He expects GDP growth to settle around 4.5% in the third quarter, slightly faster than the 4.3% growth in the second quarter.

Mr. Remolona reiterated that the aggressive tightening has not affected the Philippines’ growth prospects, but pent-up demand is waning.

“The country’s medium-term growth prospects remain largely intact. The Monetary Board is closely monitoring the impact of the increase in interest rates as these work their way through the economy,” he said.

Earlier, National Economic and Development Authority (NEDA) Secretary Arsenio M. Balisacan has repeatedly cautioned against further rate hikes, saying that it will have a long-term impact on the economy.

Analysts were not surprised by the Monetary Board’s move, which was telegraphed by Mr. Remolona earlier this week.

ING Bank N.V. Manila Senior Economist Nicholas Antonio T. Mapa said the market had been expecting further tightening by the BSP.

“We therefore expect at least one more rate hike from the BSP before the end of the year,” he said.

However, inflation will likely stay elevated until supply-side interventions are implemented.

“Against this backdrop of higher rates and inflation, economic growth appears to be slowing and we believe the full impact of previous BSP tightening will be felt by early 2024,” Mr. Mapa said.

ING Bank sees GDP at 4.7% this year and 4.5% in 2024, while inflation may average 6% in 2023 and 4% next year.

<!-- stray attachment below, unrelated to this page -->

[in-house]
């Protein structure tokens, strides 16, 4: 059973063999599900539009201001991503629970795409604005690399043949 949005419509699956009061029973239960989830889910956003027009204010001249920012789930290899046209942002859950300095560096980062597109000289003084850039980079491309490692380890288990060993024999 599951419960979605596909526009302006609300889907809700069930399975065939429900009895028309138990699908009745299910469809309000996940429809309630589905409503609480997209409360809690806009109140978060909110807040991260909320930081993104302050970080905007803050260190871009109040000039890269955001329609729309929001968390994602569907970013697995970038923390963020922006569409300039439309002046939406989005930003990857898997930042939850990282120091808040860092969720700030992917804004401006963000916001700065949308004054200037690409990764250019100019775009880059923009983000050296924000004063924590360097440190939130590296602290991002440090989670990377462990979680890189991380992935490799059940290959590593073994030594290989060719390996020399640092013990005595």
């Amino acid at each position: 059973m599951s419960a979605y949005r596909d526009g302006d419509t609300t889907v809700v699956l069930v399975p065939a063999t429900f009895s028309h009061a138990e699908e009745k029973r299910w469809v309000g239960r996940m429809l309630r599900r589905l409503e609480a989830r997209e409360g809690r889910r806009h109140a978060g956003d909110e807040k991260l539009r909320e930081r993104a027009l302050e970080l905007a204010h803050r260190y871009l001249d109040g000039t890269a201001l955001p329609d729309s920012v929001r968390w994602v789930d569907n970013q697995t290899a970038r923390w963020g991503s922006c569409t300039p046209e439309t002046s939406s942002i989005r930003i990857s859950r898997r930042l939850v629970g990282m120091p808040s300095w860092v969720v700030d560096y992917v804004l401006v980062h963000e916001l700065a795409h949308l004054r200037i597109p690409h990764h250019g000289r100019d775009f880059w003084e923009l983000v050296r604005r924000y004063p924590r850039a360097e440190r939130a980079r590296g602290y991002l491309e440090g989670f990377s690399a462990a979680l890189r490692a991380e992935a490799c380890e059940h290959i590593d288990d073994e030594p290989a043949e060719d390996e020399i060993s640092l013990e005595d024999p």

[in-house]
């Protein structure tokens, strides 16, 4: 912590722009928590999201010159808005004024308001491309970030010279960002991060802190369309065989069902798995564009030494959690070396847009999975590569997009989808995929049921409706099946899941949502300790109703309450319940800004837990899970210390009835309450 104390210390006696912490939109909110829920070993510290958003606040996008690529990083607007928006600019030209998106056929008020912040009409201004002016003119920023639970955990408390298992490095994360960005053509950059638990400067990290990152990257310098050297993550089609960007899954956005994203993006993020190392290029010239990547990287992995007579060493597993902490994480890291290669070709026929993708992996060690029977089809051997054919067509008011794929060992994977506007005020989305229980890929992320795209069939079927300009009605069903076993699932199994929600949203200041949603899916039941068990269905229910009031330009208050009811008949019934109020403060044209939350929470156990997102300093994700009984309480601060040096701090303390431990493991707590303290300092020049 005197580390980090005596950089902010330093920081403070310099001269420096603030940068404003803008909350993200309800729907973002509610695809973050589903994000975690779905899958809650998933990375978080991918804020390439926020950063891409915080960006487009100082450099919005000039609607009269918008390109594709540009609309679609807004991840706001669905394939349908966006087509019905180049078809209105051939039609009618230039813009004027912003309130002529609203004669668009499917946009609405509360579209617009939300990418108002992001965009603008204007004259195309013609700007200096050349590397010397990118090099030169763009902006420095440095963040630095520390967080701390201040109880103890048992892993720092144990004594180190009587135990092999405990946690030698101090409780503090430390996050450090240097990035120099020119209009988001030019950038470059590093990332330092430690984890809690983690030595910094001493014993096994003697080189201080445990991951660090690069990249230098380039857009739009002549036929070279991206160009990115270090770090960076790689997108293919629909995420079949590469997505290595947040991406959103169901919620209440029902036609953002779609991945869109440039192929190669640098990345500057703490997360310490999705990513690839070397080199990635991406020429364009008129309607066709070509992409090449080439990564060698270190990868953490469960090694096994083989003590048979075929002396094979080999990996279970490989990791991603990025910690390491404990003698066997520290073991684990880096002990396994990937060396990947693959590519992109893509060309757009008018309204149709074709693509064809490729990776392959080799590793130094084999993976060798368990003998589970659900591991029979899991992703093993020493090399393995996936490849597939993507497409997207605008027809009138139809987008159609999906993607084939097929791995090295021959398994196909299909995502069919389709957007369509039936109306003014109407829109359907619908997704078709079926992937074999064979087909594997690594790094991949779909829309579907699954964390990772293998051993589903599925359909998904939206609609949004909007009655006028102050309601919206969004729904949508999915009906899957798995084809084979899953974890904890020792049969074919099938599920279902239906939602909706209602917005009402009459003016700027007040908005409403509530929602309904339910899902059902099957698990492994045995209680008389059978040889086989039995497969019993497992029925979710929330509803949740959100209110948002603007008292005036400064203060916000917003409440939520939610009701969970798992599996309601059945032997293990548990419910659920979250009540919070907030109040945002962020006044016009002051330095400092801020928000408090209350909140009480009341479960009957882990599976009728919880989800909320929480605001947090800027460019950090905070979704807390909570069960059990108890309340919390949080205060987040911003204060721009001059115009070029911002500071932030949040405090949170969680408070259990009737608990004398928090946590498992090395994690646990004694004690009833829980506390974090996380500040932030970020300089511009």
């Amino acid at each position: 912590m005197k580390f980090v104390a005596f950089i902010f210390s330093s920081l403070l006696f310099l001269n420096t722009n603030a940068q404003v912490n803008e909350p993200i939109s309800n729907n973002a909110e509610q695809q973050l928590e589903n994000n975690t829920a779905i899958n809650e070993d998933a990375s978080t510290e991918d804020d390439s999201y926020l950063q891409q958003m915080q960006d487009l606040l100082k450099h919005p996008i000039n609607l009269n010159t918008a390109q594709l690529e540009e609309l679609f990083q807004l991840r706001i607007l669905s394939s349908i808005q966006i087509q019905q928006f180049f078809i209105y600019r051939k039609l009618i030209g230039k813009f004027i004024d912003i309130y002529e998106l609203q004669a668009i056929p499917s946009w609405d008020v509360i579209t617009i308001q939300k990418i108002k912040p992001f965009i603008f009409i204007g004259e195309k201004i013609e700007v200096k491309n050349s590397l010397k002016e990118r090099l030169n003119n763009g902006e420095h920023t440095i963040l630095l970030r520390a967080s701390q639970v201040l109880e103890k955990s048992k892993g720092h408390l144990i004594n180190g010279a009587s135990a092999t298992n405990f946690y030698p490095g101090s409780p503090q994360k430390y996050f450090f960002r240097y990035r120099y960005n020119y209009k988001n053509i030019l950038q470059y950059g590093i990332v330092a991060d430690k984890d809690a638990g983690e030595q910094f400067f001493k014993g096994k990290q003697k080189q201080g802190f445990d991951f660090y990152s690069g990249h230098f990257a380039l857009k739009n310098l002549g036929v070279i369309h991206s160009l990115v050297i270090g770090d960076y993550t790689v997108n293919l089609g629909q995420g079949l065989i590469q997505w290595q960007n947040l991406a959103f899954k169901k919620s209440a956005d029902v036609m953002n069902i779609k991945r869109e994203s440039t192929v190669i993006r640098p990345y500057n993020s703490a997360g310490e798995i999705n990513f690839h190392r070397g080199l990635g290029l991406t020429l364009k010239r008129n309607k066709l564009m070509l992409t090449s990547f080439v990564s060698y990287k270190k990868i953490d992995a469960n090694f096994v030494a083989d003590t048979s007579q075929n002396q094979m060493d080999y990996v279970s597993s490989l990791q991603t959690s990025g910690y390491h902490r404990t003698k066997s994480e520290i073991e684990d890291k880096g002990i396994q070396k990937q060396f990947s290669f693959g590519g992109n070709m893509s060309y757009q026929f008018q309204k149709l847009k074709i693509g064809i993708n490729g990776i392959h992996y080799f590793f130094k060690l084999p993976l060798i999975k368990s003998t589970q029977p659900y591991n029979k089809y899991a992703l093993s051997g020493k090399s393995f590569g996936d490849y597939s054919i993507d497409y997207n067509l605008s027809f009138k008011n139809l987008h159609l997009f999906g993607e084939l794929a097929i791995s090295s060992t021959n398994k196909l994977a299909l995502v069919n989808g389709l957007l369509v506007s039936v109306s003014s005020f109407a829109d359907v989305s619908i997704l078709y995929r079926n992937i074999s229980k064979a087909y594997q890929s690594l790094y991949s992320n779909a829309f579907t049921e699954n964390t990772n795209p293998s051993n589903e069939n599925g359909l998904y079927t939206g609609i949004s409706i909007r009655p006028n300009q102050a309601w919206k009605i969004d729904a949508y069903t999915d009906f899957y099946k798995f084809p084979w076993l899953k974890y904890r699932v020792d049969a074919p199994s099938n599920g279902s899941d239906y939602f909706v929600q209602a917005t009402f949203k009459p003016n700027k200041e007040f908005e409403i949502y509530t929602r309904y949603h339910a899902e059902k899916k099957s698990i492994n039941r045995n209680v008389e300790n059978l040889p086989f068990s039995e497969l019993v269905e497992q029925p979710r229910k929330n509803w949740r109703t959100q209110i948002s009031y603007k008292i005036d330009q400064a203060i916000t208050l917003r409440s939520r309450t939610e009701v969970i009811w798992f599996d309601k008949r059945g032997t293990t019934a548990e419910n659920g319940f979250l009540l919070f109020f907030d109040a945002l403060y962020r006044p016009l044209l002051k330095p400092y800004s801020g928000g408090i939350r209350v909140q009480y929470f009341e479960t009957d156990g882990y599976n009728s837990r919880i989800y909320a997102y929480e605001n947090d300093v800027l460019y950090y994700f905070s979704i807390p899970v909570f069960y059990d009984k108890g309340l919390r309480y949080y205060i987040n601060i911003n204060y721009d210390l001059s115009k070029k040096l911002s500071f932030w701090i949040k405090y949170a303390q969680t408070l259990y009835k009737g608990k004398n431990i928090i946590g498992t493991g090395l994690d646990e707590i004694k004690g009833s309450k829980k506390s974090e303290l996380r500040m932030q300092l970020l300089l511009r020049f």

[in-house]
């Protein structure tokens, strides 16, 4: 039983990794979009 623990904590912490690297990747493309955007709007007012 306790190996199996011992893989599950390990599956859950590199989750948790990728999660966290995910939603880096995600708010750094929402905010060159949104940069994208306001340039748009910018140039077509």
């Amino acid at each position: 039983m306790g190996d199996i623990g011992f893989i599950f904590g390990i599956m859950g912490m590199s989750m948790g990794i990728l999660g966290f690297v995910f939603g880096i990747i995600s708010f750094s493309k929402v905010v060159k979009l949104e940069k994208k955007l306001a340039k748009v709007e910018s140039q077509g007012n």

Capital Economics Emerging Asia Economist Shivaan Tandon said the 25-bp off-cycle move will provide support to the peso.

The local currency closed at P56.96 versus the dollar on Thursday, weakening by 11 centavos from P56.85 previously.

“As such this hike may end up being a one-off but that will depend on two things. The first is what happens to the exchange rate. Another rise in US yields and more pressure on the currency could prompt another hike. The second is the release of the upcoming inflation and Q3 GDP numbers,” he said. 

However, he said the BSP may refrain from further tightening as economic growth, which likely remained weak in the third quarter.

“Tight fiscal policy, the current high level of rice and fuel prices, and a likely weakening of global demand will continue to drag on activity in the near term,” Mr. Tandon said. 

“As a result, we think policy makers will tread with caution, unless signs emerge of a further step-up in inflation pressure. The currency will remain a focus of concern, but the central bank has other options to manage it in a sizable stock of foreign-currency reserves,” he added.

Meanwhile, Pantheon Macroeconomics Chief Emerging Asia Economist Miguel Chanco said the rate hike was “unnecessary” as inflation shocks have “reversed and are stabilizing.”

He noted that there is no evidence of second-round effects amid the ongoing slowdown in core inflation, which eased to 5.9% in September from 6.1% in August.

“We’re sticking to our view that the Board will hold at its scheduled rate meetings in November and December, a call that will only be bolstered if we’re right about a likely disappointing third-quarter GDP print and about the Fed holding fire for the rest of the year,” Mr. Chanco said.

He also sees the Philippines’ key rate at 5.5% by end of 2024, which implies a cut worth 100 bps from the Monetary Board, “which could start as early as the February meeting.”

After the Nov. 16 meeting, the BSP will next meet on Dec. 14 to discuss policy.

Neil Banzuelo